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Sunday, July 3, 2016

How to kill a Thesaurus-Rex

The thesaurus and Big Words!

The more I read, the more the editor in me comes out.  Instead of focusing on the story, I find myself catching erroranous words or silly misspellings.  Man, am I harsh!



The difference between pretentious and well-educated is the willingness to look something up!

A thesaurus is an excellent tool if you use it correctly.  It can save you from using the same word over and over and over (like this).  However, it can also be your demise.  Just because a word is a synonym in a thesaurus, doesn't mean that the word will work in your sentence or for your situation.  Always check the definition of your new word to make sure it fits before putting it in your manuscript. 

Example: I had a nice time at dinner.

“Nice” in thesaurus lists the following synonyms: cordial, ducky, fair, friendly, good, kind, lovely, okay, superior, swell, welcoming, winning

Changing out the word nice with a synonym could completely change the meaning of your sentence.  If you don’t want to change the meaning of your sentence, you have to be careful which word you chose. 

I had a good time at dinner, would have the same meaning without using the word “nice”.  I had a “fair” time at dinner would portray to the reader that you didn’t have as nice of time as you wanted to have.  I had a “swell” time at dinner might tell your reader that the dinner took place in the 1950’s.  While, I had a “superior” time at dinner might tell the reader you had a better time than you really did.  Be careful of slang terms and pop culture references too.  Saying I had a “winning” time at dinner may leave a different picture in your reader’s mind.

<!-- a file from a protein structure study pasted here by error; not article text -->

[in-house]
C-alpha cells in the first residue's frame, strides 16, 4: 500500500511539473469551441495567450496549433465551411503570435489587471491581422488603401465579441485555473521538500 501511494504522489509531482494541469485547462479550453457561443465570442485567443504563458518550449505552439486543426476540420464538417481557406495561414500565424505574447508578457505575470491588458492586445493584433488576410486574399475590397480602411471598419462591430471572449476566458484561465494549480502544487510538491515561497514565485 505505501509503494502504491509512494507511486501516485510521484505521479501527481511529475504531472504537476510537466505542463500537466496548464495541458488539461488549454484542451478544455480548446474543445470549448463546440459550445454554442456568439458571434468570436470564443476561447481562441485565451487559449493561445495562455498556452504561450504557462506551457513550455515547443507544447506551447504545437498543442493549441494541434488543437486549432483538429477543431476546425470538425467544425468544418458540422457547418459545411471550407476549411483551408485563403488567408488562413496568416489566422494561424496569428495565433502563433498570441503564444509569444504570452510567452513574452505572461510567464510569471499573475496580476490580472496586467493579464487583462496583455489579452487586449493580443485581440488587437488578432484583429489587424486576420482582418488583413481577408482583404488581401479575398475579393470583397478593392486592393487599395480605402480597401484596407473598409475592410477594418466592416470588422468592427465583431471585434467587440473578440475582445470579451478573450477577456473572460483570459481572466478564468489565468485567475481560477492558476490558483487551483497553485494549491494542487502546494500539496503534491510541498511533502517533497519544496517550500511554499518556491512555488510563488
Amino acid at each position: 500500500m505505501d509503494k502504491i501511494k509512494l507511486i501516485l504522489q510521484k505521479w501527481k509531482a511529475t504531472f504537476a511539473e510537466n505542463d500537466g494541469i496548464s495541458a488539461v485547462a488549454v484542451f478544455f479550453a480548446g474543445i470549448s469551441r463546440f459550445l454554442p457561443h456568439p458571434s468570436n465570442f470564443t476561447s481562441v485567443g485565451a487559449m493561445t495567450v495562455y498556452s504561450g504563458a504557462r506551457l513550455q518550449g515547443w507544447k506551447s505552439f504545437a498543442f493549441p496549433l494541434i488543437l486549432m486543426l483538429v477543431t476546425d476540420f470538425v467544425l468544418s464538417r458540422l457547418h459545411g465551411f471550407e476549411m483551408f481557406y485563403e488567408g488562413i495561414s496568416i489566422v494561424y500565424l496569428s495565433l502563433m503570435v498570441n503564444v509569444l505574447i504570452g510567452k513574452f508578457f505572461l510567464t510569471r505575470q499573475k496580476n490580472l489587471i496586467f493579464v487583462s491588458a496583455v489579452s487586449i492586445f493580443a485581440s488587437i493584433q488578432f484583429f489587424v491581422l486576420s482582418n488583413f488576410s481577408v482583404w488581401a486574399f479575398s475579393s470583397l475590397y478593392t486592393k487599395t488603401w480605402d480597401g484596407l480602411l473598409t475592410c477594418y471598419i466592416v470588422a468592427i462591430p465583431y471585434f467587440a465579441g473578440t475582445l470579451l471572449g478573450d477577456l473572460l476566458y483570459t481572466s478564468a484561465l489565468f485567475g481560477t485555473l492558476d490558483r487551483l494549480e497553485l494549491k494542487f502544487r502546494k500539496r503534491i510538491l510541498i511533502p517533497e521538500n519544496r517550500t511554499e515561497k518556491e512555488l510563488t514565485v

Now obviously, this was an easy example, but what if it was harder words that you didn’t know the definitions for, or wasn’t quite sure?  Example, inconceivable.  The first synonym listed on thesaurus.com for inconceivable is extraordinary.  Are these two words completely interchangeable?  NO!  In the correct sentence, yes, it could work.  In the wrong sentence, disaster. 
Double checking definitions is essential.  If you still aren’t sure if the words “fits” your sentence, try reading the sentence aloud.  Try reading the whole paragraph aloud.  Does it still sound good to you?  Sometimes things sound good in your head but not so good to your ears.  Have someone else read it to you.  Do you still like the word?  Then it’s a keeper!






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